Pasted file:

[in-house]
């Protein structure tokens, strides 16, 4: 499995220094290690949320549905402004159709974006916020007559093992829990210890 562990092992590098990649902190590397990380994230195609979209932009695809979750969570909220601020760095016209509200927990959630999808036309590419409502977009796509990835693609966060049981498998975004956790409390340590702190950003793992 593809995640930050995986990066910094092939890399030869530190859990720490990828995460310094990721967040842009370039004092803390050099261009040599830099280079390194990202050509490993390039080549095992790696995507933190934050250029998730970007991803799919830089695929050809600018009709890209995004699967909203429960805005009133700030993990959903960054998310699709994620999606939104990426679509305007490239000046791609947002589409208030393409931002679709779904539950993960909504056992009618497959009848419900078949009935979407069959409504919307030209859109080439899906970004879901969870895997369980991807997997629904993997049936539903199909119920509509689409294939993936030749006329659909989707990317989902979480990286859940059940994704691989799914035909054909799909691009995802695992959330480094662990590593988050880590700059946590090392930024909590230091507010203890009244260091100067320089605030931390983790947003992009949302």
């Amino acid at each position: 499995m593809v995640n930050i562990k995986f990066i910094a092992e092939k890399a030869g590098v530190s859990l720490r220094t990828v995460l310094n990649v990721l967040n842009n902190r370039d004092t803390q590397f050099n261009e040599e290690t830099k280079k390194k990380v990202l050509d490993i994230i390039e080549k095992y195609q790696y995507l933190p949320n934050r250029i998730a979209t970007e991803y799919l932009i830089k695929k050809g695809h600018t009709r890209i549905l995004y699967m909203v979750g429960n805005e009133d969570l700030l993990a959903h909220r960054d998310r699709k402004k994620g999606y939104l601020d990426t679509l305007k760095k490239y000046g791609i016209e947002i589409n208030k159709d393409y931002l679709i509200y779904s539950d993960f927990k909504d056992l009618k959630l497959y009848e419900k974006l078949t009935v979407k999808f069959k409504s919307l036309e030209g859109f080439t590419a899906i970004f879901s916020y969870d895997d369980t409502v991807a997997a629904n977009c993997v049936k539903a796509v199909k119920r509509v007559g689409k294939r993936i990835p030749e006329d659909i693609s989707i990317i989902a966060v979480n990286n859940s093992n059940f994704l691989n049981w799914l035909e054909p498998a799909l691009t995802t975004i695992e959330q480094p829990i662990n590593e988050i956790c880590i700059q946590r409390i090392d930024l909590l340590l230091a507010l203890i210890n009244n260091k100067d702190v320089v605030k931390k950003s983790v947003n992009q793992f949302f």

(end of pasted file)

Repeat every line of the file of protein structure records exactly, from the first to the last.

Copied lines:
[in-house]
């Protein structure tokens, strides 16, 4: 499995220094290690949320549905402004159709974006916020007559093992829990210890 562990092992590098990649902190590397990380994230195609979209932009695809979750969570909220601020760095016209509200927990959630999808036309590419409502977009796509990835693609966060049981498998975004956790409390340590702190950003793992 593809995640930050995986990066910094092939890399030869530190859990720490990828995460310094990721967040842009370039004092803390050099261009040599830099280079390194990202050509490993390039080549095992790696995507933190934050250029998730970007991803799919830089695929050809600018009709890209995004699967909203429960805005009133700030993990959903960054998310699709994620999606939104990426679509305007490239000046791609947002589409208030393409931002679709779904539950993960909504056992009618497959009848419900078949009935979407069959409504919307030209859109080439899906970004879901969870895997369980991807997997629904993997049936539903199909119920509509689409294939993936030749006329659909989707990317989902979480990286859940059940994704691989799914035909054909799909691009995802695992959330480094662990590593988050880590700059946590090392930024909590230091507010203890009244260091100067320089605030931390983790947003992009949302």
């Amino acid at each position: 499995m593809v995640n930050i562990k995986f990066i910094a092992e092939k890399a030869g590098v530190s859990l720490r220094t990828v995460l310094n990649v990721l967040n842009n902190r370039d004092t803390q590397f050099n261009e040599e290690t830099k280079k390194k990380v990202l050509d490993i994230i390039e080549k095992y195609q790696y995507l933190p949320n934050r250029i998730a979209t970007e991803y799919l932009i830089k695929k050809g695809h600018t009709r890209i549905l995004y699967m909203v979750g429960n805005e009133d969570l700030l993990a959903h909220r960054d998310r699709k402004k994620g999606y939104l601020d990426t679509l305007k760095k490239y000046g791609i016209e947002i589409n208030k159709d393409y931002l679709i509200y779904s539950d993960f927990k909504d056992l009618k959630l497959y009848e419900k974006l078949t009935v979407k999808f069959k409504s919307l036309e030209g859109f080439t590419a899906i970004f879901s916020y969870d895997d369980t409502v991807a997997a629904n977009c993997v049936k539903a796509v199909k119920r509509v007559g689409k294939r993936i990835p030749e006329d659909i693609s989707i990317i989902a966060v979480n990286n859940s093992n059940f994704l691989n049981w799914l035909e054909p498998a799909l691009t995802t975004i695992e959330q480094p829990i662990n590593e988050i956790c880590i700059q946590r409390i090392d930024l909590l340590l230091a507010l203890i210890n009244n260091k100067d702190v320089v605030k931390k950003s983790v947003n992009q793992f949302f």